But as we are talking about social entrepreneurship, we are widening the scope of any business plan. On top of all the other requirements, a social business plan has to be responsible and address the question as to how the business is going to bring benefit to a society:
- -What is my social objective: Whom do I expect to help with my social business?
- What social benefits do I intend to provide?
- How will the intended beneficiaries of my business participate in planning and shaping the business?
- How will the impact of my social business be measured?
- What social goals do I hope to achieve in my first six months? In my first year? In my first three years?
- If my social business is successful, how can it be replicated or expanded?
- Are there additional social benefits that can be added to the package of offerings I will create?
This all sounds very theoretical now. So let’s have a look at how one of Yunus’ first social businesses, Grameen Danone, came to be (Muhammad Yunus, Building Social Business – The New Kind of Capitalism that Serves Humanity’s Most Pressing Needs, p 34 – 41):
Talented managers from our two organizations (Grameen and Danone) spent the next year or more developing the idea for our social business. Danone’s expertise meant that nutrition would be a natural focus for the business. This was certainly an area of great need among poor people of Bangladesh. Half of all the children in my country suffer from malnutrition, especially in rural areas. Diarrhea, often a byproduct of malnutrition, is much more than the nuisance it is in Western countries – it is often fatal.
After much decision we decided that the best way to start our joint venture would be with a yogurt business. Yogurt is not only a product for which Danone is famous the world over. It’s also a traditional snack in Bangladesh, very popular among all people, including children.(…)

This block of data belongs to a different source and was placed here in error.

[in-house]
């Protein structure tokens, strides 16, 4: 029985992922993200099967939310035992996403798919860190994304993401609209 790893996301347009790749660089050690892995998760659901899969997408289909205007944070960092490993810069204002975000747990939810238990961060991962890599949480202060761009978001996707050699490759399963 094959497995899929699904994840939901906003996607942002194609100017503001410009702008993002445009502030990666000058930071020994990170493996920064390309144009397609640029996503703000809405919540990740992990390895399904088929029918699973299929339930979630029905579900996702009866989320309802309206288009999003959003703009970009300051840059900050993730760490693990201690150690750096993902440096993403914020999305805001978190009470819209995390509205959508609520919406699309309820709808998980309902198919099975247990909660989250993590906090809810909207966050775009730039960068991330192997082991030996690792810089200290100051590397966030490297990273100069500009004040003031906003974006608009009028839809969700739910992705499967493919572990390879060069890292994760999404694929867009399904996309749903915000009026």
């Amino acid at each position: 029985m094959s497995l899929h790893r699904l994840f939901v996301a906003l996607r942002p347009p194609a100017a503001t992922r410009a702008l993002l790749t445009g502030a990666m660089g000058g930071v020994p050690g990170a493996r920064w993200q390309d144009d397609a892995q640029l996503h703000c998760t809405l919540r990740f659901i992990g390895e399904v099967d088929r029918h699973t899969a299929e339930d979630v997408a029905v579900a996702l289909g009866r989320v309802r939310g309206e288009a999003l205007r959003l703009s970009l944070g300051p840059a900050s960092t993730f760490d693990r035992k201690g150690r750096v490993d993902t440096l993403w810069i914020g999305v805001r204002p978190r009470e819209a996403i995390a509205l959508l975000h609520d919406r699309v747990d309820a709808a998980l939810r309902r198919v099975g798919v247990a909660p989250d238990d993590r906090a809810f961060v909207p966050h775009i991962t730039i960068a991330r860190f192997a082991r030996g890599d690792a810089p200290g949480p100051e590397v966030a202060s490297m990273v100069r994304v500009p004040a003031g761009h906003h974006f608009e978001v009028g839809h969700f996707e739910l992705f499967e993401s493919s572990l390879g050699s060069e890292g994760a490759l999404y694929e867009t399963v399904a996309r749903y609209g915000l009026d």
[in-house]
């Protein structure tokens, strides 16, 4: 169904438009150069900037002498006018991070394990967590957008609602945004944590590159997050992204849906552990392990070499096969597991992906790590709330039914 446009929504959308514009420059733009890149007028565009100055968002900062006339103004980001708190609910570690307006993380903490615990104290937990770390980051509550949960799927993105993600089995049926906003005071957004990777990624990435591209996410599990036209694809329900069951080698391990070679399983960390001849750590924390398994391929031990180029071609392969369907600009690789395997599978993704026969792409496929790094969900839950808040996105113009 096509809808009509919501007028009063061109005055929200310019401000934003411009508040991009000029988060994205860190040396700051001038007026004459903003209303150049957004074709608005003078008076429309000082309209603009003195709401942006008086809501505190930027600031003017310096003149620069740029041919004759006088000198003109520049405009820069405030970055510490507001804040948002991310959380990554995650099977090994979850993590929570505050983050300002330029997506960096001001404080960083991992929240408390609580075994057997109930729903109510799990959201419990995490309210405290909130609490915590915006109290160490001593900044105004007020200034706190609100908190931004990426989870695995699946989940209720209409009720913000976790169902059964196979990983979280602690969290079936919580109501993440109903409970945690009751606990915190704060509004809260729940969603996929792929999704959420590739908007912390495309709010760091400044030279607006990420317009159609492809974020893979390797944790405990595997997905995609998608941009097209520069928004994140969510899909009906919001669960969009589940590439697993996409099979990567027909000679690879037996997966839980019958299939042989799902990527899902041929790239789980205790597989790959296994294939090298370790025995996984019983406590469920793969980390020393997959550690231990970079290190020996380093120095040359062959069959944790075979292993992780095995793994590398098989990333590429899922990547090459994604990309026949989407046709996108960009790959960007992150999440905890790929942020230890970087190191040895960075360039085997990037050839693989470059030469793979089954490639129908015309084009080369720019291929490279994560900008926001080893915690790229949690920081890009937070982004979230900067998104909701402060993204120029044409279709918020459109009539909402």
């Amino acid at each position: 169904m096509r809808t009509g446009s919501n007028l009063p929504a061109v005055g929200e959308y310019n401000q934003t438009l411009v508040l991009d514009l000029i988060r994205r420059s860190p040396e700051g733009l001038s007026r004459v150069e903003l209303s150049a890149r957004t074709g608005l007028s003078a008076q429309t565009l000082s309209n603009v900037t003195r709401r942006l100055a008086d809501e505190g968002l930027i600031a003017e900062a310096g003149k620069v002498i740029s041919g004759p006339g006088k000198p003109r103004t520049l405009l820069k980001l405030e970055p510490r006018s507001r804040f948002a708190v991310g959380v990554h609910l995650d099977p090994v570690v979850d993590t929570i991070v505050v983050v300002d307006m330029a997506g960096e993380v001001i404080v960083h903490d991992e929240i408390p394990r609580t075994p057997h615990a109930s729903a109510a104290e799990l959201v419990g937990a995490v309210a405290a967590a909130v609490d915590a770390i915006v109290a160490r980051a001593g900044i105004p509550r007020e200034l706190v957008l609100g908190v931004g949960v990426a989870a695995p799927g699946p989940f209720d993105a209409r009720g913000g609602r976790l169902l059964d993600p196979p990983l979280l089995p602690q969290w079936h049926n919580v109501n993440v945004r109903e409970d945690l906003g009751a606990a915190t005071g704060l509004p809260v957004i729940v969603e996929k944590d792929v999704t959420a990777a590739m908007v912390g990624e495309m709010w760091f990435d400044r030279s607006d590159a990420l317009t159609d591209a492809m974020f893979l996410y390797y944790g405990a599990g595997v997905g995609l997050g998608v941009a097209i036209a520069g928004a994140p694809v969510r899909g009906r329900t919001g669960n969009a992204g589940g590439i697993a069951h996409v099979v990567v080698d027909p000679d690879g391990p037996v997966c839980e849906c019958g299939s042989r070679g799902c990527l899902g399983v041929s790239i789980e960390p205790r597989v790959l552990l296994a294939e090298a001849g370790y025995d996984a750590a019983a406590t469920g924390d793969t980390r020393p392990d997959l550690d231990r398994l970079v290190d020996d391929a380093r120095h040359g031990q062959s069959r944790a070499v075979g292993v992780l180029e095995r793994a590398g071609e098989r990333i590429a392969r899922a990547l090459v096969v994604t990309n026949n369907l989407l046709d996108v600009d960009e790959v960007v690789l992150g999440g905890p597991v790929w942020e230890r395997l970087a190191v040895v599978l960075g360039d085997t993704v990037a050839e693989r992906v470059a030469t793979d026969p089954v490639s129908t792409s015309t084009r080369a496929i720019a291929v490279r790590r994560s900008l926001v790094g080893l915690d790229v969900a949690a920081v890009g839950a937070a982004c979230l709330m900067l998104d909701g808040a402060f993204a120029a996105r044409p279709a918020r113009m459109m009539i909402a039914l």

We realized that if we could create a yogurt brand that was fortified with vitamins and other nutrients, appealing to children, and affordable for the poor, we could provide an important benefit to families in Bangladesh. We could reduce rates of illness, improve children’s energy level, and increase their rates of participation in school and other worthwhile activities.
In this part of the case study you see that Danone and Grameen actually really started from “where they were.” Danone did something, in which it was already strong and for which it had the expertise. And Grameen could provide knowledge about the local situation and customs.
A handful of decisions were especially crucial. One was the decision to build a small yogurt factory rather than a large facility like a global company like Danone typically constructs. This would have several benefits. It would minimize the investment risk to Danone by reducing the up-front costs; it would limit the distribution area to a small one, eliminating the need for costly refrigerated trucks and warehouses; and it would simplify the problem of staffing the plant, since a small factory would require only a few workers rather than scores of hundreds.
Most important, a small factory would become part of the local community and economy. It could draw its supply of raw materials, especially milk, from local suppliers, and local consumers would be its chief customers. (…)
Just 7,500 square feet in size, it (the factory) is small but highly efficient as well as eco-friendly. It contains water treatment equipment, recycling facilities, and a biogas unit that converts natural waste into energy, as well as solar panels to minimize the impact on the environment.
Remember the importance to start small and first try out the idea without indulging into too much risk. Grameen Danone achieved that by first building a tiny factory and serving customers in a small area. Also, they adhered to the principle of running their business responsibly, which means they designed it to be highly efficient and eco-friendly. As a plus, they support local suppliers by drawing its supply of raw materials from them. This, in turn, supports local businesses and helps them thrive.
(…) The company came up with the name Shokti Doi, which in the Bengali language means “yogurt for energy”. Based on the results of a survey among local children, it chose a lion as a mascot to symbolize the product. An artist designed a friendly-looking cartoon lion, flexing his muscles, to adorn the lid of the Grameen Danone container. This character quickly became a favorite among local kids.
The yogurt was priced ad 5 taka for an eighty-gram cup. That’s the equivalent of about 7 cents in American currency. By contrast, locally produced yogurt from the shops in Bogra traditionally sold for the equivalent of 30 cents a cup. (…)